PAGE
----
He said Parliament should take a decision on the issue keeping in mind the intention and spirit of what the President had said.
An NDA delegation led by NDA Convener George Fernandes and Leader of Opposition L.K. Advani called on the Election Commission and urged it to send its recommendations urgently to the President on the disqualification petitions pending before it.
?We asked the Election Commission that while one member is disqualified retrospectively, how another member, similarly placed, can escape disqualification either by resigning or being protected by the efflux of time till a corrective law is promulgated,? Advani said in an apparent reference to Gandhi.
In an obvious reference to Samajwadi Party MP Jaya Bachchan'sdisqualification, the NDA memorandum said, ?The discriminatory treatment in respect of Members of Parliament and legislatures by some of them being proceeded against while others are protected will appear to attract provisions of Articles 14 and 15 of the Constitution, which provide for equality before the law.?
With the President returning the Bill, the Commission said it would go ahead with the process of considering the disqualification petitions referred to it by President Kalam and state Governors.
In a clear-cut reflection of the Left's?opportunism? and contempt for constitutional bodies, they warned the Election Commission against ?precipitating? the issue of disqualification petitions pending before it taking advantage of the situation caused by the President returning the Bill to Parliament.
Dismissing the contentions raised by Kalam on the issue of uniformity in legislation, CPI leader A.B. Bardhan said that states had their own definitions and lists of offices of profit.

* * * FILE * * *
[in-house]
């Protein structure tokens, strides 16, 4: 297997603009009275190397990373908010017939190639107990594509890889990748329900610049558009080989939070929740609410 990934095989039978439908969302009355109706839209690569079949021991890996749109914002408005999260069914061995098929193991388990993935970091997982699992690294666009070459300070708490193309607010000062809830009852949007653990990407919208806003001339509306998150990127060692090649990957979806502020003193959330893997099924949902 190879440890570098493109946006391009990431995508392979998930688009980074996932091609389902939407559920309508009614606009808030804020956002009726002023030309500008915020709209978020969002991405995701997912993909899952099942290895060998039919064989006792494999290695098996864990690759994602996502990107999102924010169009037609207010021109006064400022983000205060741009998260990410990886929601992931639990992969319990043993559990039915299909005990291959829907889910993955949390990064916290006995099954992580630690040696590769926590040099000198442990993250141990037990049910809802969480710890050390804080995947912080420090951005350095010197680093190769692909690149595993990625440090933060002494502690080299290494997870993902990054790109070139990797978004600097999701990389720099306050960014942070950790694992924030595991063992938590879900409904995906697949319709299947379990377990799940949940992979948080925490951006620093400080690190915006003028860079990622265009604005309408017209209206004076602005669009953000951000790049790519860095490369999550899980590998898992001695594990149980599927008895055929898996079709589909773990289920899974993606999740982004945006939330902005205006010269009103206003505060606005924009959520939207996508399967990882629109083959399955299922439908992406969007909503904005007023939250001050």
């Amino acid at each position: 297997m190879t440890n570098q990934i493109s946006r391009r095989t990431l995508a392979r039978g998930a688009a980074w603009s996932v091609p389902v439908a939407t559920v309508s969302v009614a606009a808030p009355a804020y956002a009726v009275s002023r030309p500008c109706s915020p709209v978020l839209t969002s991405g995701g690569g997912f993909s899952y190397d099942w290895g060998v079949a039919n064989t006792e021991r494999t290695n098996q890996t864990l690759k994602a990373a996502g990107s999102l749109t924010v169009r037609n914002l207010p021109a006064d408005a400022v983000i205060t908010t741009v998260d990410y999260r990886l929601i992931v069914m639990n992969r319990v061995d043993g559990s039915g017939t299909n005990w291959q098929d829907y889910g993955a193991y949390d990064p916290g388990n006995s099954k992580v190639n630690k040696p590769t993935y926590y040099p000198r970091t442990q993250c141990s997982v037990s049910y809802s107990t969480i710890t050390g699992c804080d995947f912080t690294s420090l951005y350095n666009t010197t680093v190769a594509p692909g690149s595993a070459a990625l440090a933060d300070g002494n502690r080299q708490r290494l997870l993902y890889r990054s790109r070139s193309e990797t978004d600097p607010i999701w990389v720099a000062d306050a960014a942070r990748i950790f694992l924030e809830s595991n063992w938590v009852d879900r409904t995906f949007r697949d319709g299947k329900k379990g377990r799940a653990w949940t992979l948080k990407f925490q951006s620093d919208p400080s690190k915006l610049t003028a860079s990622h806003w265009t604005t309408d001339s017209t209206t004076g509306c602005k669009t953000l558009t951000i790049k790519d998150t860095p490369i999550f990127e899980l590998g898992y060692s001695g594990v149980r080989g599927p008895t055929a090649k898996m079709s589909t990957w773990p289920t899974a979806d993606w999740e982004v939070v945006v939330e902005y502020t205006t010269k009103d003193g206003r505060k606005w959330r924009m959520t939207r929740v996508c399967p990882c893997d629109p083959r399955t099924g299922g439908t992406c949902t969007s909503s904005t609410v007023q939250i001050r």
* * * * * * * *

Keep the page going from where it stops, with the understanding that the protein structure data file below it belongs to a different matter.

As is wont, Congress overtly maintained that the President had a right to raise queries on any Bill even as the party'sspin doctors wasted no time in floating theories that the President was an NDA appointee and was acting at its behest, allegations distinctly similar to the charges they have levelled against both the Election Commission and the Supreme Court of India, whenever the decisions or verdicts were not in their favour.
Had that been the case, Kalam would not have signed the proclamation dissolving the Bihar Assembly after being woken up at the dead of the night in faraway Moscow even as democratic forces had made up their mind to form a government under the able leadership of Nitish Kumar.
However, the Congress and the government appear to be adamant with the party rejecting the demand for Sonia Gandhi'sresignation and the Law Minister H.R. Bharadwaj asserting that there was no lacunae in the legislation.
Even as the Prime Minister met the President and informed him about the background of the legislation, the Law Minister said if Parliament approved the measure in its present form, then the President would have to give his assent.
Whether the government amends the law or not, it stands exposed again before the people of India with yet another constitutional authority questioning its unconstitutional act.